Union's Farfan twins undecided on US, Mexico loyalties
CHESTER, Pa. — Though everyone on the Philadelphia Union is excited to welcome the US national team to their city for Wednesday’s friendly against Mexico (9 pm ET; ESPN2, Univisión), the rivalry game is especially meaningful for two Philly players:
Mexican-American brothers Michael and Gabriel Farfan.
“To be honest, I feel a part of both sides,” said Gabriel, who lives in an apartment with his brother right near Lincoln Financial Field, where the US-Mexico game will be held. “I grew up in a Mexican household but was born over here in the United States. I never root for either one. I just want to see a great game from both teams.”
Before signing with the Union this past offseason, Gabriel got a taste of Mexican soccer by playing with Primera División giants Club América. The time spent was not only valuable in learning about his heritage but also it helped him emerge as a valuable MLS commodity.
Despite having little experience at defense, Gabriel has stepped in as the Union’s starting left back over the past month. Michael has been a versatile player for Philly as well, showing his creativity at both fullback and midfield.
So far in their debut MLS seasons, the Farfans each have a goal and an assist, and have certainly shown why they both have international experience playing for the United States U-17 national team at the 2005 Youth World Cup.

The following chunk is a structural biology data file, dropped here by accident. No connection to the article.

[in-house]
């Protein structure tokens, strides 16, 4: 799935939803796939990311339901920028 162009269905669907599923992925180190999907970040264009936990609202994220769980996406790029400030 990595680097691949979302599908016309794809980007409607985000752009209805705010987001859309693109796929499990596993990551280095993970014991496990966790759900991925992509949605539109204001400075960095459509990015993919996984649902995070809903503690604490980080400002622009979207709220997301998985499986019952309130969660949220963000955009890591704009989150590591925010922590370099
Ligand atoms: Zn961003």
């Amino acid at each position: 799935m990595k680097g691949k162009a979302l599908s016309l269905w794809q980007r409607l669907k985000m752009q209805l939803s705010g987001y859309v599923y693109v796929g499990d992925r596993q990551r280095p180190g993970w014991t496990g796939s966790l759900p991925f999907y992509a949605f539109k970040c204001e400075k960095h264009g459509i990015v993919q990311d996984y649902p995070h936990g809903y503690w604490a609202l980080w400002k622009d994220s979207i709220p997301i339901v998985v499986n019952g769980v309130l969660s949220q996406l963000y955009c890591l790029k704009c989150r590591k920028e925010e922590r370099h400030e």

As for possibly playing internationally in the future — well, that’s still up in the air. Gabriel, for example, would be eligible to play for either the US or Mexico.
“Whatever happens, happens,” Gabriel said on which country he’d play for. “I’ve already represented the US but I have dual citizenship.”
With Jurgen Klinsmann at PPL Park for the Union’s game against the Houston Dynamo on Saturday, the twin brothers had ample opportunity to make an impression on the new US boss.
“I think whoever it is, you need to try to impress them and play your game and hope at some point they see your hard work and ability,” said Michael who, unlike his brother, never lived in Mexico.
While playing in national team games is obviously a goal, as it is for any young player, the 23-year-old twins are content at this moment just to watch a game between two nations they have such strong ties to.
“I think the atmosphere will be great,” Michael said. “A lot of people around here love soccer and I think it will be a good game.”
“Obviously any time Mexico comes here or the US goes there, it’s gonna be a great game,” Gabriel added. “It will be a great experience to go and see.”
Dave Zeitlin covers the Union for MLSsoccer.com. Email him at firstname.lastname@example.org or follow him on Twitter at @DaveZeitlin.